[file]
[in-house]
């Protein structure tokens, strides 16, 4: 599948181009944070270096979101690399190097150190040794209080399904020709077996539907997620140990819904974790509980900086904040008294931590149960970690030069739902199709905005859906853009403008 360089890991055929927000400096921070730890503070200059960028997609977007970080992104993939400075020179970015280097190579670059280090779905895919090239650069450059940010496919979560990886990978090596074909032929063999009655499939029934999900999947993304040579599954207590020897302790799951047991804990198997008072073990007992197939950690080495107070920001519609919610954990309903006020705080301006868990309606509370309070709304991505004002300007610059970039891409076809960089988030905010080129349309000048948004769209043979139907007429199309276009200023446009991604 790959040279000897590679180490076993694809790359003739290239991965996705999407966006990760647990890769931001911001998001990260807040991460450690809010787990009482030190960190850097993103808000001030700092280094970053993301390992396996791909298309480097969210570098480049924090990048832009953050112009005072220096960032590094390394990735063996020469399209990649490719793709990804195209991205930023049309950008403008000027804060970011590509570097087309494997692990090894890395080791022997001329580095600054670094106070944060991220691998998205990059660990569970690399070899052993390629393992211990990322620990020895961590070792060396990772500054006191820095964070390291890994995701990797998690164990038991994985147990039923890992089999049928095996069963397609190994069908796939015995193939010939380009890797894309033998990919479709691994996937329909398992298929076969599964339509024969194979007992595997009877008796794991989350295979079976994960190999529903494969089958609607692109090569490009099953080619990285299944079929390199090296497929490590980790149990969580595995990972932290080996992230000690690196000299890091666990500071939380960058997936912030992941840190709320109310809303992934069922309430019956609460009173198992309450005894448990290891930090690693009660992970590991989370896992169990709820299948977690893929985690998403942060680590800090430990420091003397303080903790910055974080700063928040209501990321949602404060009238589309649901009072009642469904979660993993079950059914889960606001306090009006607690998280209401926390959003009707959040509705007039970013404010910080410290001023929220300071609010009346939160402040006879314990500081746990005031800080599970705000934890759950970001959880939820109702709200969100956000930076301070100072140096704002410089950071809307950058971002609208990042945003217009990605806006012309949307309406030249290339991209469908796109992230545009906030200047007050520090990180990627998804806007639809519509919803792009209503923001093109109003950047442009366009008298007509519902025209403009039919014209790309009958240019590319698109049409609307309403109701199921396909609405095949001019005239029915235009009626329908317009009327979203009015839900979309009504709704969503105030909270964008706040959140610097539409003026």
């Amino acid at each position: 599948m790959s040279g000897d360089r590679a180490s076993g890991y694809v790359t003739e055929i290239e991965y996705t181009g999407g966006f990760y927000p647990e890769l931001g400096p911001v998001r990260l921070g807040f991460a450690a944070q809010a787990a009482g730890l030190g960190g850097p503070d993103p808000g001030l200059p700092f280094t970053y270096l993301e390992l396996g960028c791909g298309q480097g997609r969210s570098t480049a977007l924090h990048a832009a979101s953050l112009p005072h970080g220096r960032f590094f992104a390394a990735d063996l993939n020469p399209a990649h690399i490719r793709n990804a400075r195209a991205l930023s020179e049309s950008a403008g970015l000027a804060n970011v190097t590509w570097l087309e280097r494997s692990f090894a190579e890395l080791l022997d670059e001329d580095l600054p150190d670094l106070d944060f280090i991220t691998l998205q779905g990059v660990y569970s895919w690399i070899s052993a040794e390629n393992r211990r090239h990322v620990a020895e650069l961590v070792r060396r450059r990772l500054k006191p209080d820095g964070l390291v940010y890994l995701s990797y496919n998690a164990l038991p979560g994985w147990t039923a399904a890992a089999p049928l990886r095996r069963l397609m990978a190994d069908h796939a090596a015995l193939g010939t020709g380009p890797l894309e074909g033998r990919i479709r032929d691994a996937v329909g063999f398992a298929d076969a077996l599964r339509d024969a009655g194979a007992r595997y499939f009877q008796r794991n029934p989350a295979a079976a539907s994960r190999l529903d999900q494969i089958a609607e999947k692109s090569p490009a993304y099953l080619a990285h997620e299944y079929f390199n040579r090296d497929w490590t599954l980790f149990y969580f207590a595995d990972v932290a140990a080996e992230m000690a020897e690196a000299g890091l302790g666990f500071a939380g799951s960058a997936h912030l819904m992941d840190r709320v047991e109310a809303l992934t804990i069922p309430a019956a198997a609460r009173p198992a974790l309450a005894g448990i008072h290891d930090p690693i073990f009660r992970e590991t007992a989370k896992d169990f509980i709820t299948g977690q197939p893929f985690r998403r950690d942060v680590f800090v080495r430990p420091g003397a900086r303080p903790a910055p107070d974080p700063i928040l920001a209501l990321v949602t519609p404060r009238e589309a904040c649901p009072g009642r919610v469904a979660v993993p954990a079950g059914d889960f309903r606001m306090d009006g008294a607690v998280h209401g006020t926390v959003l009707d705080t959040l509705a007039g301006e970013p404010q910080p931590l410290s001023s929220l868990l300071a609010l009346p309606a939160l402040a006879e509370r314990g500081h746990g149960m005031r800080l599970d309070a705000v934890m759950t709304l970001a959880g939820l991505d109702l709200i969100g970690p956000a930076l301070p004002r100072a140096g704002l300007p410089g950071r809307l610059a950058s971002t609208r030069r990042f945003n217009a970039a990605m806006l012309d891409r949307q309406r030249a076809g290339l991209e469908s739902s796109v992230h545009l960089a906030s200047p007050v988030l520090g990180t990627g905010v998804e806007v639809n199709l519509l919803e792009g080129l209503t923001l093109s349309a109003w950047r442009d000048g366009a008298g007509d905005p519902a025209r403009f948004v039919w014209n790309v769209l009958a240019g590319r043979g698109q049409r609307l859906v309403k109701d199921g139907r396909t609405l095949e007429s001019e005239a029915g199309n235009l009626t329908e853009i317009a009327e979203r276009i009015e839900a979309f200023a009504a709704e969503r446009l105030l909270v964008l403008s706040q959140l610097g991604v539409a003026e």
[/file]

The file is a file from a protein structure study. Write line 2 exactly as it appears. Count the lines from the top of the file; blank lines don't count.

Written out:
């Protein structure tokens, strides 16, 4: 599948181009944070270096979101690399190097150190040794209080399904020709077996539907997620140990819904974790509980900086904040008294931590149960970690030069739902199709905005859906853009403008 360089890991055929927000400096921070730890503070200059960028997609977007970080992104993939400075020179970015280097190579670059280090779905895919090239650069450059940010496919979560990886990978090596074909032929063999009655499939029934999900999947993304040579599954207590020897302790799951047991804990198997008072073990007992197939950690080495107070920001519609919610954990309903006020705080301006868990309606509370309070709304991505004002300007610059970039891409076809960089988030905010080129349309000048948004769209043979139907007429199309276009200023446009991604 790959040279000897590679180490076993694809790359003739290239991965996705999407966006990760647990890769931001911001998001990260807040991460450690809010787990009482030190960190850097993103808000001030700092280094970053993301390992396996791909298309480097969210570098480049924090990048832009953050112009005072220096960032590094390394990735063996020469399209990649490719793709990804195209991205930023049309950008403008000027804060970011590509570097087309494997692990090894890395080791022997001329580095600054670094106070944060991220691998998205990059660990569970690399070899052993390629393992211990990322620990020895961590070792060396990772500054006191820095964070390291890994995701990797998690164990038991994985147990039923890992089999049928095996069963397609190994069908796939015995193939010939380009890797894309033998990919479709691994996937329909398992298929076969599964339509024969194979007992595997009877008796794991989350295979079976994960190999529903494969089958609607692109090569490009099953080619990285299944079929390199090296497929490590980790149990969580595995990972932290080996992230000690690196000299890091666990500071939380960058997936912030992941840190709320109310809303992934069922309430019956609460009173198992309450005894448990290891930090690693009660992970590991989370896992169990709820299948977690893929985690998403942060680590800090430990420091003397303080903790910055974080700063928040209501990321949602404060009238589309649901009072009642469904979660993993079950059914889960606001306090009006607690998280209401926390959003009707959040509705007039970013404010910080410290001023929220300071609010009346939160402040006879314990500081746990005031800080599970705000934890759950970001959880939820109702709200969100956000930076301070100072140096704002410089950071809307950058971002609208990042945003217009990605806006012309949307309406030249290339991209469908796109992230545009906030200047007050520090990180990627998804806007639809519509919803792009209503923001093109109003950047442009366009008298007509519902025209403009039919014209790309009958240019590319698109049409609307309403109701199921396909609405095949001019005239029915235009009626329908317009009327979203009015839900979309009504709704969503105030909270964008706040959140610097539409003026």